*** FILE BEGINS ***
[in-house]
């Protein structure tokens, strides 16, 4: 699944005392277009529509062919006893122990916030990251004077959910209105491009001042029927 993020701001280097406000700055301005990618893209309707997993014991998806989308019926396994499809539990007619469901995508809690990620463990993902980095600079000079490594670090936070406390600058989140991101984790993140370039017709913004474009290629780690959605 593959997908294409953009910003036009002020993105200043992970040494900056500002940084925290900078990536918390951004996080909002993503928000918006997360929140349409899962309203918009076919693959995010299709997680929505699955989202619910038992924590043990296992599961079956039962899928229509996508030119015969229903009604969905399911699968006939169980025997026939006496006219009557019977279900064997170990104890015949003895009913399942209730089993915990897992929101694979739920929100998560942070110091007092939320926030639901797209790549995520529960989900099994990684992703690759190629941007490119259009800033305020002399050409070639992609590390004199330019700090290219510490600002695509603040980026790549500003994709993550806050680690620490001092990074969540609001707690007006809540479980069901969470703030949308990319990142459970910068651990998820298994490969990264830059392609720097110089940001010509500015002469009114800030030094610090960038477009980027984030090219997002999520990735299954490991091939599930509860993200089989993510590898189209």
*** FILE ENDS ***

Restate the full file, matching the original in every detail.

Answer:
[in-house]
């Protein structure tokens, strides 16, 4: 699944005392277009529509062919006893122990916030990251004077959910209105491009001042029927 993020701001280097406000700055301005990618893209309707997993014991998806989308019926396994499809539990007619469901995508809690990620463990993902980095600079000079490594670090936070406390600058989140991101984790993140370039017709913004474009290629780690959605 593959997908294409953009910003036009002020993105200043992970040494900056500002940084925290900078990536918390951004996080909002993503928000918006997360929140349409899962309203918009076919693959995010299709997680929505699955989202619910038992924590043990296992599961079956039962899928229509996508030119015969229903009604969905399911699968006939169980025997026939006496006219009557019977279900064997170990104890015949003895009913399942209730089993915990897992929101694979739920929100998560942070110091007092939320926030639901797209790549995520529960989900099994990684992703690759190629941007490119259009800033305020002399050409070639992609590390004199330019700090290219510490600002695509603040980026790549500003994709993550806050680690620490001092990074969540609001707690007006809540479980069901969470703030949308990319990142459970910068651990998820298994490969990264830059392609720097110089940001010509500015002469009114800030030094610090960038477009980027984030090219997002999520990735299954490991091939599930509860993200089989993510590898189209």